News :: Bror Salmelin: The 'screen-based' innovation driven by quadruple helix
Just few months after the very successful Open Innovation 2.0 Conference in Dublin during which the OI2 Manifesto was adopted, there is already a strong drive for creating the Innovation Nation! This drive needs to be turned into action that involves all quadruple helix stakeholders: Industry, Academia, Institutions, Citizens. This was the main focus of the Keynote speech of Bror Salmelin during the Innovation Ireland Forum 2013. The event brought together the leaders in the ecosystem consisting of key stakeholders in government, academia, engineering, technology and investment sectors.
In his presentation Salmelin emphasized that the good collaboration between the research community and industry needs to be reinforced with stronger innovative public procurement component. Those components should take the citizens actively into the innovation process, to create the new markets for products and services. 'If citizens are not involved we enter up to the old linear paradigm and loose the win-win aspect of creating new markets', said Salmelin. In his opinion we need to step out from the comfort zone to dare to experiment and prototype to see what is working well, and which paths of development are not fruitful.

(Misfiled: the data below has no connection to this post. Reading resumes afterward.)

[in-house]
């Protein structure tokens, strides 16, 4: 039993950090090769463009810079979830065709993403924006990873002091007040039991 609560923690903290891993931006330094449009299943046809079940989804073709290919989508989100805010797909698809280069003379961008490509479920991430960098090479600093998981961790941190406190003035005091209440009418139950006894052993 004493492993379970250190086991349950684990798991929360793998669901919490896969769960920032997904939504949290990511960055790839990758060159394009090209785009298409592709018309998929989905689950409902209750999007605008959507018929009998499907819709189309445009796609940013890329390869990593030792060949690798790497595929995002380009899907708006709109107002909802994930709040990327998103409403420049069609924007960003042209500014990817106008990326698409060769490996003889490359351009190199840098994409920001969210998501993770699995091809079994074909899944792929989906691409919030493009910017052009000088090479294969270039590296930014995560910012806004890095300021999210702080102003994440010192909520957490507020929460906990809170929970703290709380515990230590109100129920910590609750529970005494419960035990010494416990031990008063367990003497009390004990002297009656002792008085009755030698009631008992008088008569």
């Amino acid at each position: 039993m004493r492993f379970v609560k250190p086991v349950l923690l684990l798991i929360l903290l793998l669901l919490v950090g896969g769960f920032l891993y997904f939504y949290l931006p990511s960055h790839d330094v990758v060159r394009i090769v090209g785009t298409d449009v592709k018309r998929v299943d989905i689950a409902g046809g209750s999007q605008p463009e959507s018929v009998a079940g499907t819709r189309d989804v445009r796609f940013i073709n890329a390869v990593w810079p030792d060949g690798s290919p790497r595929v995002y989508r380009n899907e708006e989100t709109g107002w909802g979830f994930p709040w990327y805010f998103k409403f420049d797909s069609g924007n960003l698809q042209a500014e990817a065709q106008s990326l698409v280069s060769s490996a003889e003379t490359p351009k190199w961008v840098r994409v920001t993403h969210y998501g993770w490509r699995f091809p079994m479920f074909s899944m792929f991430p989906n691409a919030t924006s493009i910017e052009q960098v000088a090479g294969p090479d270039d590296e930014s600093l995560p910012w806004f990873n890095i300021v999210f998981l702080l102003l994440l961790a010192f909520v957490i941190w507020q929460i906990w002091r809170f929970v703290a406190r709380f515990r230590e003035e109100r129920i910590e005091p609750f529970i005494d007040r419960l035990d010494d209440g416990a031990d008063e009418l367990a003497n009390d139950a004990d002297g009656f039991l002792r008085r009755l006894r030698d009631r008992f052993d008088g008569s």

Important observation supporting the new paradigms is to see how the need for energy has been lowered for innovations to access the market. E.g. 'screen-based' innovation where creative ideas can be easily developed, experimented and distributed through a connected PC and any mobile device. A lot of inventions emerge online and then enter directly the market with rapid prototyping in real world. The 'cost of experimentation is very low, and thus also the risk is affordable'. Another perhaps even more radical innovation drive can come for the tangible product world by 3D printing enabling cheap rapid prototyping and even manufacturing of unique objects.
Bror Salmelin's presentation during the #IIF2013 can be found here.
The 'screen-based' innovation concept explained by Intel's Philip Moynagh here.